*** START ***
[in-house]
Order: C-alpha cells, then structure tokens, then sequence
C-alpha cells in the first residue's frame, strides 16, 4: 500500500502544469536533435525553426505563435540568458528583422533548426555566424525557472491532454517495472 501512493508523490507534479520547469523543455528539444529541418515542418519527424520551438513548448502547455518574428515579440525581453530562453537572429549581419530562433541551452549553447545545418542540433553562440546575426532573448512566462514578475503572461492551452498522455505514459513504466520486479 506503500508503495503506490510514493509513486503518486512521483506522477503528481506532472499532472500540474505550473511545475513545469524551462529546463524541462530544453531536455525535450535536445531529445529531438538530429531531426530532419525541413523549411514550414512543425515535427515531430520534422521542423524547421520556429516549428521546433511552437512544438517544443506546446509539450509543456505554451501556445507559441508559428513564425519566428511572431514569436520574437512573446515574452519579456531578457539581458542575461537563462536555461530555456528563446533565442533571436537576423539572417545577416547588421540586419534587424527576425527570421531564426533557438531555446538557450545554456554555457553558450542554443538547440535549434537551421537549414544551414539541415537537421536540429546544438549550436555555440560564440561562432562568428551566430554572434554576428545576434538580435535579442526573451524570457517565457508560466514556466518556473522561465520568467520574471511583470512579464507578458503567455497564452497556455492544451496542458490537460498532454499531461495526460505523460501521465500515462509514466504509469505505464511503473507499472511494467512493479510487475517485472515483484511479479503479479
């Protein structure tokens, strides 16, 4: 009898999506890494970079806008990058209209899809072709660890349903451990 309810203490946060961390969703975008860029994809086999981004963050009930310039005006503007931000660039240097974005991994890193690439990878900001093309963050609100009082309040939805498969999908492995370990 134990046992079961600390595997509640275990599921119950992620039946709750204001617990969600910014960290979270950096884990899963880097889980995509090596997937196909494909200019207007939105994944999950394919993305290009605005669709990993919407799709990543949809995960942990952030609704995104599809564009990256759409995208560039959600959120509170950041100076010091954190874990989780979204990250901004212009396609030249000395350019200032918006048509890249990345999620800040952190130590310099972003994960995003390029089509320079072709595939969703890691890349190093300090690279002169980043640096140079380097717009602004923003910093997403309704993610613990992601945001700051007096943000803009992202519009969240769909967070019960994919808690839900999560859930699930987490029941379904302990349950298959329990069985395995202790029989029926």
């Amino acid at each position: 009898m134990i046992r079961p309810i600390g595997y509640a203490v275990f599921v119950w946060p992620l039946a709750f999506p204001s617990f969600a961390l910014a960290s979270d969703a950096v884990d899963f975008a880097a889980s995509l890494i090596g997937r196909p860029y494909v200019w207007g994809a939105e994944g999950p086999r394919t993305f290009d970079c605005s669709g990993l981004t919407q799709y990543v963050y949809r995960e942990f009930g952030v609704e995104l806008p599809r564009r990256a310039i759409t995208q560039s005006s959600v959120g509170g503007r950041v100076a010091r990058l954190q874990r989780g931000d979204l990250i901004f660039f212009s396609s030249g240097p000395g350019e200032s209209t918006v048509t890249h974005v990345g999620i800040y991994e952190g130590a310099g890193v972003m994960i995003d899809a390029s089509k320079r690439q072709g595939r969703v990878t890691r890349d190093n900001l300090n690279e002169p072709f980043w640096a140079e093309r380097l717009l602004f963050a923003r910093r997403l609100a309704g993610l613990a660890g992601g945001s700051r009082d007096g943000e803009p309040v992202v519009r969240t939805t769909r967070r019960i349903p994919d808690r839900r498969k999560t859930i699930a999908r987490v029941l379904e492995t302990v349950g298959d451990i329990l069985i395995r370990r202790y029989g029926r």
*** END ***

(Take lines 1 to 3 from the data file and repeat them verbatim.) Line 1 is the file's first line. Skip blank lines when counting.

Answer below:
[in-house]
Order: C-alpha cells, then structure tokens, then sequence
C-alpha cells in the first residue's frame, strides 16, 4: 500500500502544469536533435525553426505563435540568458528583422533548426555566424525557472491532454517495472 501512493508523490507534479520547469523543455528539444529541418515542418519527424520551438513548448502547455518574428515579440525581453530562453537572429549581419530562433541551452549553447545545418542540433553562440546575426532573448512566462514578475503572461492551452498522455505514459513504466520486479 506503500508503495503506490510514493509513486503518486512521483506522477503528481506532472499532472500540474505550473511545475513545469524551462529546463524541462530544453531536455525535450535536445531529445529531438538530429531531426530532419525541413523549411514550414512543425515535427515531430520534422521542423524547421520556429516549428521546433511552437512544438517544443506546446509539450509543456505554451501556445507559441508559428513564425519566428511572431514569436520574437512573446515574452519579456531578457539581458542575461537563462536555461530555456528563446533565442533571436537576423539572417545577416547588421540586419534587424527576425527570421531564426533557438531555446538557450545554456554555457553558450542554443538547440535549434537551421537549414544551414539541415537537421536540429546544438549550436555555440560564440561562432562568428551566430554572434554576428545576434538580435535579442526573451524570457517565457508560466514556466518556473522561465520568467520574471511583470512579464507578458503567455497564452497556455492544451496542458490537460498532454499531461495526460505523460501521465500515462509514466504509469505505464511503473507499472511494467512493479510487475517485472515483484511479479503479479